Prove $|\int_a^b$$f(x)dx| \leq \int_a^b$$|f(x)|dx$

Prove $$\left|\int_a^b f(x)dx\right| \leq \int_a^b |f(x)|dx.$$

My thoughts: first I think we must show that if $f \geq 0$ is Riemann integrable on $[a,b]$, then $\int_a^b f(x)dx \geq 0$. Then we can show that if $f$ and $g$ are integrable on $[a,b]$ and $f \leq g$, $\int_a^b f(x)dx \leq \int_a^b g(x)dx$. Then we can use these facts to prove the above.

Some facts that are useful:

Riemann's Condition: Suppose $f:[a,b] \to R$ is bounded. Then $f$ is Riemann integrable if and only if for each $\epsilon > 0$, there is a partition $P$ of $[a,b]$ s.t $U(f,P) - L(f,P) < \epsilon$

Also, $f$ is Riemann integrable if $\sup_P L(f,P) = inf_P U(f,P)$. Thus $\int_a^b f(x)dx$ is the common value.

Partition of $[a,b]$ is $P=\{a=x_0 < x_1 < \ldots < x_{n-1} < x_n\}$
$\Delta_j = x_j - x_{j-1}$
$\mathrm{mesh}(P)= \max\{\Delta_j : 1 \leq j \leq n\}$

$U(f,P) = \sum_{j=1}^n \sup\{f(x): x_{j-1} \leq x \leq x_j\} * \Delta_j$
$L(f,P) = \sum_{j=1}^n \inf\{f(x): x_{j-1} \leq x \leq x_j\} * \Delta_j$

Lemma: If $P$ and $Q$ are partitions of $[a,b]$, then $L(f,P) \leq U(f,Q)$

Theorem: $f$ bounded on $[a,b]$ is Riemann integrable if and only if:

For every $\epsilon > 0$, there is $\delta > 0$ such that every partition $Q$ with $\mathrm{mesh}(Q) < \delta$ satisfies $U(f,Q) - L(f,Q) < \epsilon$

• I thought it follows directly from triangle inequality and the definition of Riemann integrals. – Divide1918 Nov 6 at 14:50

Hint: If $f,g$ are Riemann integrable and bounded functions then $\max \{f,g\},\min \{f,g\}$ is also Riemann integrable.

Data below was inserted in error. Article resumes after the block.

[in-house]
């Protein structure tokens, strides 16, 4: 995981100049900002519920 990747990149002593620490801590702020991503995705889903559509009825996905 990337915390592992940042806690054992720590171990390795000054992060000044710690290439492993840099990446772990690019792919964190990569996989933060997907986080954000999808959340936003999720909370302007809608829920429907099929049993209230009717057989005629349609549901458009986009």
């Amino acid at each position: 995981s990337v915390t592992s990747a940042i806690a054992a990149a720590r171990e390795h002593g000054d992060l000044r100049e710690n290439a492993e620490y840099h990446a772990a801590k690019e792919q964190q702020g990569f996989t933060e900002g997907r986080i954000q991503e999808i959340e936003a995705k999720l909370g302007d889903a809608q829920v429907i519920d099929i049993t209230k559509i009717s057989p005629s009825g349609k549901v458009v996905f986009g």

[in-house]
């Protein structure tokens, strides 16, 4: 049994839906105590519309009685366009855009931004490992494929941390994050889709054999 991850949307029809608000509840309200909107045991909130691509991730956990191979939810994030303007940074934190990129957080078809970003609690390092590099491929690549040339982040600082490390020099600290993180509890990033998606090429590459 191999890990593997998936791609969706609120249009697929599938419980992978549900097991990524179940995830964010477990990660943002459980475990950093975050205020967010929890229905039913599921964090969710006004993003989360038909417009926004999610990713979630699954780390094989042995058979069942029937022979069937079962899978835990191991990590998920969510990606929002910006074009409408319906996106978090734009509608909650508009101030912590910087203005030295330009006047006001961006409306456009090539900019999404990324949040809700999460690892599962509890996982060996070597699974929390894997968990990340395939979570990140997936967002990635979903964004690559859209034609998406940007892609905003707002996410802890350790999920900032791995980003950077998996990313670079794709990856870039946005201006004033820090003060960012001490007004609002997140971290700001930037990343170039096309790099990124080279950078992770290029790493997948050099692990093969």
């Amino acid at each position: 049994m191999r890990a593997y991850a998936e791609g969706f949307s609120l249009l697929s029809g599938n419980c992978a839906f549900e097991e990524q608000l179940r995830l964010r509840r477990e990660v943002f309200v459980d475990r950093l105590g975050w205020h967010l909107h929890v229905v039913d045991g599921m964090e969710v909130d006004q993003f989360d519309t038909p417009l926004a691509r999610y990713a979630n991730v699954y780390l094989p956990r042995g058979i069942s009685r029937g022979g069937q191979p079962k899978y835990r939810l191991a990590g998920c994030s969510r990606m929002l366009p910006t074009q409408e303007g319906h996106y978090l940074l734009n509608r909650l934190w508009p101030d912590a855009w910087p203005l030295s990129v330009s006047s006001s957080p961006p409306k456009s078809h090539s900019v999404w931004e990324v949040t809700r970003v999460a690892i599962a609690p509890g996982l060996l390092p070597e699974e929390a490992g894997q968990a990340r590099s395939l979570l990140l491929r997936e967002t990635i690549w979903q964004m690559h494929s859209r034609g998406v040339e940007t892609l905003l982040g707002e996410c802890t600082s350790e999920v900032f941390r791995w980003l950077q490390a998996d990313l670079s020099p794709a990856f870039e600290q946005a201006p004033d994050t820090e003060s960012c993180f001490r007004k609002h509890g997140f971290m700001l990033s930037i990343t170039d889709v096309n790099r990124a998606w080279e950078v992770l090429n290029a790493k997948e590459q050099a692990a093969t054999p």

As $f$ is Riemann integrable $\forall \epsilon >0\exists f_1,f_2 :f_1\le f\le f_2$ piecewise constant functions such that $$\int f_2-\epsilon\le \int f\le \int f_1+\epsilon$$

As $g$ is Riemann integrable $\forall \epsilon >0\exists g_1,g_2 :g_1\le g\le g_2$ piecewise constant functions such that $$\int g_2-\epsilon\le \int g\le \int g_1+\epsilon$$

We have that $$f_2= f_2+f_1-f_1\le f_2-f_1+f_1+g_2-g_1=(f_2-f_1+g_2-g_1)+f_1$$

Similarly $g_2\le (f_2-f_1+g_2-g_1)+f_1$ which implies

$$\max\{f_2,g_2\}\le (f_2-f_1+g_2-g_1)+\max\{f_1,g_1\}$$

that is

$$\max\{f_2,g_2\}-\max\{f_1,g_1\}\le (f_2-f_1+g_2-g_1)$$

so

\begin{align}\int_U\max\{f,g\}-\int_L\max\{f,g\}&\le&\\ \int \max\{f_2,g_2\}-\int \max\{f_1,g_1\}& \le& \\ \int(f_2-f_1+g_2-g_1)\le 2\epsilon\end{align}

And write $|f|=\max\{f,0\}-\min\{f,0\}$.

So $|f|$ is also Riemann integrable.

Now use,

$$-|f|\le f\le |f|$$ $$\Rightarrow -\int_A|f|\le \int_{A}f\le \int_{A}|f|$$ $$\Rightarrow |\int_A f|\le \int_A |f|$$ where $A=[a,b]$

• I proved $|f|$ is integrable assuming that you wanted it to be proved(as you wrote the useful facts) – Abhra Abir Kundu Apr 3 '13 at 16:05
• thanks, but i still dont understand the proof |f| is integrable. Could you put more detail, thanks – sarah Apr 3 '13 at 16:07
• @maria now i think its clear.... – Abhra Abir Kundu Apr 3 '13 at 16:40
• @AbhraAbirKundu Sorry, I read $\int \max\{f_2,g_2\}$ as $\int \max\{f,g\}$! I deleted the comment. Great answer. – Pedro Tamaroff Apr 3 '13 at 19:37

Try to prove that $U(|f|,P) - L(|f|,P) \le U(f,P) - L(f,P)$. Once you do this, the fact that $|f|$ is Riemann integrable whenever $f$ is Riemann integrable is immediate.